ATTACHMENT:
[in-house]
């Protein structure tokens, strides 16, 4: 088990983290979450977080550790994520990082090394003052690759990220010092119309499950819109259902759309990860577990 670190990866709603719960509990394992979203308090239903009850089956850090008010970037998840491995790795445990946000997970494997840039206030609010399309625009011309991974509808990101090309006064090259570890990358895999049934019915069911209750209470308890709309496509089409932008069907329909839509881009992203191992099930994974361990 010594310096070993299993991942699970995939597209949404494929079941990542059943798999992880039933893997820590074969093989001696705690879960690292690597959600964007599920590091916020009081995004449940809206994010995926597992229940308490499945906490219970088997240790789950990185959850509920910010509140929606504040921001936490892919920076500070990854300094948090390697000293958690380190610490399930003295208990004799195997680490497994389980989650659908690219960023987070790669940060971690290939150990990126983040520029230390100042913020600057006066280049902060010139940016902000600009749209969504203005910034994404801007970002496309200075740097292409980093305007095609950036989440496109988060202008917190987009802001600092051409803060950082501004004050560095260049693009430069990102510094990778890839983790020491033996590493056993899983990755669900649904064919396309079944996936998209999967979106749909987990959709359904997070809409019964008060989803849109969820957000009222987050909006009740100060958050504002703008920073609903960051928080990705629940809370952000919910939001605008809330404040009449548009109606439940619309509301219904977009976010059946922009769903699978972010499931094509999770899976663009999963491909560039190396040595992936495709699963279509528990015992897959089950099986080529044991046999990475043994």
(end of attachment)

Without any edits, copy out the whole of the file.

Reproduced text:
[in-house]
């Protein structure tokens, strides 16, 4: 088990983290979450977080550790994520990082090394003052690759990220010092119309499950819109259902759309990860577990 670190990866709603719960509990394992979203308090239903009850089956850090008010970037998840491995790795445990946000997970494997840039206030609010399309625009011309991974509808990101090309006064090259570890990358895999049934019915069911209750209470308890709309496509089409932008069907329909839509881009992203191992099930994974361990 010594310096070993299993991942699970995939597209949404494929079941990542059943798999992880039933893997820590074969093989001696705690879960690292690597959600964007599920590091916020009081995004449940809206994010995926597992229940308490499945906490219970088997240790789950990185959850509920910010509140929606504040921001936490892919920076500070990854300094948090390697000293958690380190610490399930003295208990004799195997680490497994389980989650659908690219960023987070790669940060971690290939150990990126983040520029230390100042913020600057006066280049902060010139940016902000600009749209969504203005910034994404801007970002496309200075740097292409980093305007095609950036989440496109988060202008917190987009802001600092051409803060950082501004004050560095260049693009430069990102510094990778890839983790020491033996590493056993899983990755669900649904064919396309079944996936998209999967979106749909987990959709359904997070809409019964008060989803849109969820957000009222987050909006009740100060958050504002703008920073609903960051928080990705629940809370952000919910939001605008809330404040009449548009109606439940619309509301219904977009976010059946922009769903699978972010499931094509999770899976663009999963491909560039190396040595992936495709699963279509528990015992897959089950099986080529044991046999990475043994």